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Out of Touch Paperback – November 19, 2008

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Editorial Reviews

About the Author

Brandon Tietz is an American-born writer and illustrator. He attended the University of Kansas and currently resides in Kansas City, MO. Out of Touch is his debut novel. Visit him online at www.myspace.com/outoftouchthebook.
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Product Details

  • Paperback: 280 pages
  • Publisher: iUniverse (November 19, 2008)
  • Language: English
  • ISBN-10: 0595518532
  • ISBN-13: 978-0595518531
  • Product Dimensions: 6 x 0.7 x 9 inches
  • Shipping Weight: 12.6 ounces
  • Average Customer Review: 4.8 out of 5 stars  See all reviews (20 customer reviews)
  • Amazon Best Sellers Rank: #5,511,376 in Books (See Top 100 in Books)

More About the Author

Brandon Tietz is the author of OUT OF TOUCH and GOOD SEX, GREAT PRAYERS. His short stories have been widely published, with work appearing in WARMED AND BOUND (Velvet Press), AMSTERDAMNED IF YOU DO (CCLAP), SPARK: A CREATIVE ANTHOLOGY (vol. II), SOLARCIDAL TENDENCIES, and the Chuck Palahniuk anthology BURNT TONGUES (Medallion Press). Tietz currently serves a contributor for LitReactor.com. He lives and works in Kansas City, MO.

Visit his official website at: www.brandontietz.com

Customer Reviews

Most Helpful Customer Reviews

Format: Paperback Verified Purchase
This book is a lot of fun. That's not to say that Aidin's journey should be taken lightly. It's not a comedy, but the author does a stellar job of allowing the reader to sit "shotgun" on the same ride that the main character is taking -the primary example being "the list" that Aidin has to complete in his therapy while confronting the fact that he's lost his ability to experience any physical sensation.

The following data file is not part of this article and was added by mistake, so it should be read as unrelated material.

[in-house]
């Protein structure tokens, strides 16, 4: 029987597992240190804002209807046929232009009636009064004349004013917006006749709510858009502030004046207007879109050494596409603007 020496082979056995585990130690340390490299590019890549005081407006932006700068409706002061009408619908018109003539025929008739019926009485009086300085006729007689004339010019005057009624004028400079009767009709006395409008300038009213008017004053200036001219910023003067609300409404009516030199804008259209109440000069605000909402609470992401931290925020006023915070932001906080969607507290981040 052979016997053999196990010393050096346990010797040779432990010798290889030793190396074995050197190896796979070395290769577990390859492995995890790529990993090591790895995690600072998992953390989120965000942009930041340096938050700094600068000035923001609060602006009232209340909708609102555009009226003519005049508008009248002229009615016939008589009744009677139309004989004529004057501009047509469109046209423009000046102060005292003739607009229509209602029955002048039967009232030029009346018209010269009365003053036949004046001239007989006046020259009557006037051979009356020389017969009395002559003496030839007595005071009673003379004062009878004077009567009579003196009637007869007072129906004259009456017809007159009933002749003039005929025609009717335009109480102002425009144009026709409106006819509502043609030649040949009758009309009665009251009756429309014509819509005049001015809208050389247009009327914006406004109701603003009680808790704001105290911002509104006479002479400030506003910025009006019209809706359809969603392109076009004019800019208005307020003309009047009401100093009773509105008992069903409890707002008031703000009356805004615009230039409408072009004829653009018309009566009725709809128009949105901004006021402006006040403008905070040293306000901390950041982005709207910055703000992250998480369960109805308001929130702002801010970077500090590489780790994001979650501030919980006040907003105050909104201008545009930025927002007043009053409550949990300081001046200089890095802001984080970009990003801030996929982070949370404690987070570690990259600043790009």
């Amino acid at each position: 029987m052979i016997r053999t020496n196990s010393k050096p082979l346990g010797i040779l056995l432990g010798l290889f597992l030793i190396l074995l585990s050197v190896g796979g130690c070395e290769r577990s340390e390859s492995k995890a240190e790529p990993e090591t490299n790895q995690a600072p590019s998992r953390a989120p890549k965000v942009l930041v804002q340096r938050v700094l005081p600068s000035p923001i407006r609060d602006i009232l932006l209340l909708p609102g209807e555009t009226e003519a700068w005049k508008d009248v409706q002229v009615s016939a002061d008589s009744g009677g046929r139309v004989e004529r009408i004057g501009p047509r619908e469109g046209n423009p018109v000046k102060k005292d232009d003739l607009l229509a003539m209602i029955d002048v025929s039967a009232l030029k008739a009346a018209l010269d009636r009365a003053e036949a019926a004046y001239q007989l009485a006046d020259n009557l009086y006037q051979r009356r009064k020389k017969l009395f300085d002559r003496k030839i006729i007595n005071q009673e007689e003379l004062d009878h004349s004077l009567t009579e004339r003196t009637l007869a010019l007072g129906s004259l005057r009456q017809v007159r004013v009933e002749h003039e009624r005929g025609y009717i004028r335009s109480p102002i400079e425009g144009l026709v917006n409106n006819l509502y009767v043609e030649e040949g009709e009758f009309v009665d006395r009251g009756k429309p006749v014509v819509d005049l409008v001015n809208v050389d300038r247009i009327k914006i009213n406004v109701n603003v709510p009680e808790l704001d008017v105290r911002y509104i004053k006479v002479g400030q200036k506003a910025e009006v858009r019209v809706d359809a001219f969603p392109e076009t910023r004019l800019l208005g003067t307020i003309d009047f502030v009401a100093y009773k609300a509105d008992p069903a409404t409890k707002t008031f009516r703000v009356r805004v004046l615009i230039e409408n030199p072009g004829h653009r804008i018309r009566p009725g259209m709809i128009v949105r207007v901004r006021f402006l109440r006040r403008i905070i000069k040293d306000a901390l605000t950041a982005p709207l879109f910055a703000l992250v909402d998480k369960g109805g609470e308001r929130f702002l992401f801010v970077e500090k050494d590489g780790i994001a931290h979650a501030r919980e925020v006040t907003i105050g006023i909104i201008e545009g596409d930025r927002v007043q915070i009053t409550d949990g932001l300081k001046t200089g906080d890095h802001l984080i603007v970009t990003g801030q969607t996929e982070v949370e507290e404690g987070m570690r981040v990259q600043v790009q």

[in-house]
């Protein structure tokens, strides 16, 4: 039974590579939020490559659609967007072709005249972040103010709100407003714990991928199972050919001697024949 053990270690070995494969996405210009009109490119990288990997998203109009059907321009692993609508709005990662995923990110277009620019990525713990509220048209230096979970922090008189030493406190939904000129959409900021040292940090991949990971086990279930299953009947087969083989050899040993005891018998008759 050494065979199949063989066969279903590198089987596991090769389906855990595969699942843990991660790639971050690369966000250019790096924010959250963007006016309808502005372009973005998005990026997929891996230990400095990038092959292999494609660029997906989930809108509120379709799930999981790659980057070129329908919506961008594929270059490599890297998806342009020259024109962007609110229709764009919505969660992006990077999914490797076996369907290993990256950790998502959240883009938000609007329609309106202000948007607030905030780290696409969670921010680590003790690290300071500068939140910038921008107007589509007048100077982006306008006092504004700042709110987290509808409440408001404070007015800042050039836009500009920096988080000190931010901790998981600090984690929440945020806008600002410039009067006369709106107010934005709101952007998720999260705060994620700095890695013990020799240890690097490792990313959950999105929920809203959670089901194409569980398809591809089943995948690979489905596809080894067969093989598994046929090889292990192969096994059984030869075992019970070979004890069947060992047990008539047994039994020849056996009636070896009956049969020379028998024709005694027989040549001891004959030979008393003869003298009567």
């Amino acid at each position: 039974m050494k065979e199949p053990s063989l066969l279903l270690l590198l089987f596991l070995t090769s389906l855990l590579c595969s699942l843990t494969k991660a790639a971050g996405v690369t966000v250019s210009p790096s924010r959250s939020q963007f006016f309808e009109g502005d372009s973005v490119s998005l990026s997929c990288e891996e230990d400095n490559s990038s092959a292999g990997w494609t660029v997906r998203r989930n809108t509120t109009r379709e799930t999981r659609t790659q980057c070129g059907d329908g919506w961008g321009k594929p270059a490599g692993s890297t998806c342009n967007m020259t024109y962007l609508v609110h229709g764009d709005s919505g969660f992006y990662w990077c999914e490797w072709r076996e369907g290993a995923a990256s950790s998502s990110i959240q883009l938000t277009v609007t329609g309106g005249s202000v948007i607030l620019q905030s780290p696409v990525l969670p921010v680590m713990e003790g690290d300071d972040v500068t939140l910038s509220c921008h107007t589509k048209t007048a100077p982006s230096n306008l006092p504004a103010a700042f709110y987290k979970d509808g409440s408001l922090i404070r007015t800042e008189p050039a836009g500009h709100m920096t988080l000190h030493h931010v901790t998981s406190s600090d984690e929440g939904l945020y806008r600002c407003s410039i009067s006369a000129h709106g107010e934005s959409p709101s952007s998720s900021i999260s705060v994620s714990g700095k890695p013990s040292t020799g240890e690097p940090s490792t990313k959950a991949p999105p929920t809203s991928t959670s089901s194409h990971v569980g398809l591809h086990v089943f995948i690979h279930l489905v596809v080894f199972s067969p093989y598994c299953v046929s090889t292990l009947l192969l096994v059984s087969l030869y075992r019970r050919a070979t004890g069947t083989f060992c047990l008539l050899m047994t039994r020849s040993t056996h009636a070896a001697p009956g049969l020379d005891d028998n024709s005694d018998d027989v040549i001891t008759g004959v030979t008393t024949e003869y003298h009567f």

Funny thing, though, because while Aidin may wake up one day to find himself stripped of his ability to "feel," it's safe to say that he lost all "feeling" long before his condition ever kicked in.

So our numb and disconnected narrator comes to grips with that fact. You'll hear about the "twist" ending and how it comes out of left field, but not really -and I won't give away that ending of course, but it has to do with a choice that Aidin makes when given an ultimatum. His choice may not make a lot of "moral" sense to some, but this is a guy who's tired of running. He already ran from Himself during the years and events leading up this story, and this is the story of how he learns to face himself and who he is.

It can be dark, sad even, but also enlightening and fun for the reader -and that complicated dynamic is what makes Out of Touch such a great read.

The writing style is also fun in the fact that it's familiar, and yet brand new -speaking to the "Palahniuk/Ellis" influence.

Tietz isn't "imitating" these influences as much as going all out in making them known and giving a certain due -and it's all there -from the airplane going down in the opening scene to the support groups.

Think Quentin Tarantino: His influences are not only obvious, but celebrated, played with, and improved upon.

It's got a very Modern Feel after all is said and done. It's a fast read, but a great way to spend a short time.
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4 of 6 people found the following review helpful By Fred Venturini on April 11, 2011
Format: Paperback Verified Purchase
Warning: You might not be ready for this.